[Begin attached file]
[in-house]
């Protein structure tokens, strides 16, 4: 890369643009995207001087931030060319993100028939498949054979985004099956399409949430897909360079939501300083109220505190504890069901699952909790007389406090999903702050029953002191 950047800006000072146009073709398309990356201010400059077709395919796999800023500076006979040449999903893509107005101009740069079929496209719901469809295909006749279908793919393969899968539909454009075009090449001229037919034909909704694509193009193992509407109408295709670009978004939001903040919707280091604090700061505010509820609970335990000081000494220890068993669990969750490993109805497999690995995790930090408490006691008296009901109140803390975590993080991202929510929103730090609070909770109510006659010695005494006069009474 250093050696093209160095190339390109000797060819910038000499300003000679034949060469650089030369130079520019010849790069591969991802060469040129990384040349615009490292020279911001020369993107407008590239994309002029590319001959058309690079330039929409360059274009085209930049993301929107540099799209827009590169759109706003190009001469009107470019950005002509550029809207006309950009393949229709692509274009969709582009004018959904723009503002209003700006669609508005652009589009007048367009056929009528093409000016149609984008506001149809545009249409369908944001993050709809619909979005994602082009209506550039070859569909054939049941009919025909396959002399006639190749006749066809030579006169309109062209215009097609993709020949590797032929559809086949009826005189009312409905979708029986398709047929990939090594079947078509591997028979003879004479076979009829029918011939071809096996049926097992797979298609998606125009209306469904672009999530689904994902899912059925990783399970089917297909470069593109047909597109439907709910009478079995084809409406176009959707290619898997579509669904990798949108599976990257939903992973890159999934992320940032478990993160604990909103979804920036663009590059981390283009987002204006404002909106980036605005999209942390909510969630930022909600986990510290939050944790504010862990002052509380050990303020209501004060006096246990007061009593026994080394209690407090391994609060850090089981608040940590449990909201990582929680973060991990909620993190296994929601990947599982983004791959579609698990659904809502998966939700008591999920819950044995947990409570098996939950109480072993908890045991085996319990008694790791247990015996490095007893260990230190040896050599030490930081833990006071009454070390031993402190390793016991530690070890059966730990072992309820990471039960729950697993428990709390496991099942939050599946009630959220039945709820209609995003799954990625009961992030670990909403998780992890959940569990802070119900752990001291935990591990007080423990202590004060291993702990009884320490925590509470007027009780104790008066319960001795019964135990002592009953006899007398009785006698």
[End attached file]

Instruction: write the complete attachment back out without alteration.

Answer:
[in-house]
């Protein structure tokens, strides 16, 4: 890369643009995207001087931030060319993100028939498949054979985004099956399409949430897909360079939501300083109220505190504890069901699952909790007389406090999903702050029953002191 950047800006000072146009073709398309990356201010400059077709395919796999800023500076006979040449999903893509107005101009740069079929496209719901469809295909006749279908793919393969899968539909454009075009090449001229037919034909909704694509193009193992509407109408295709670009978004939001903040919707280091604090700061505010509820609970335990000081000494220890068993669990969750490993109805497999690995995790930090408490006691008296009901109140803390975590993080991202929510929103730090609070909770109510006659010695005494006069009474 250093050696093209160095190339390109000797060819910038000499300003000679034949060469650089030369130079520019010849790069591969991802060469040129990384040349615009490292020279911001020369993107407008590239994309002029590319001959058309690079330039929409360059274009085209930049993301929107540099799209827009590169759109706003190009001469009107470019950005002509550029809207006309950009393949229709692509274009969709582009004018959904723009503002209003700006669609508005652009589009007048367009056929009528093409000016149609984008506001149809545009249409369908944001993050709809619909979005994602082009209506550039070859569909054939049941009919025909396959002399006639190749006749066809030579006169309109062209215009097609993709020949590797032929559809086949009826005189009312409905979708029986398709047929990939090594079947078509591997028979003879004479076979009829029918011939071809096996049926097992797979298609998606125009209306469904672009999530689904994902899912059925990783399970089917297909470069593109047909597109439907709910009478079995084809409406176009959707290619898997579509669904990798949108599976990257939903992973890159999934992320940032478990993160604990909103979804920036663009590059981390283009987002204006404002909106980036605005999209942390909510969630930022909600986990510290939050944790504010862990002052509380050990303020209501004060006096246990007061009593026994080394209690407090391994609060850090089981608040940590449990909201990582929680973060991990909620993190296994929601990947599982983004791959579609698990659904809502998966939700008591999920819950044995947990409570098996939950109480072993908890045991085996319990008694790791247990015996490095007893260990230190040896050599030490930081833990006071009454070390031993402190390793016991530690070890059966730990072992309820990471039960729950697993428990709390496991099942939050599946009630959220039945709820209609995003799954990625009961992030670990909403998780992890959940569990802070119900752990001291935990591990007080423990202590004060291993702990009884320490925590509470007027009780104790008066319960001795019964135990002592009953006899007398009785006698």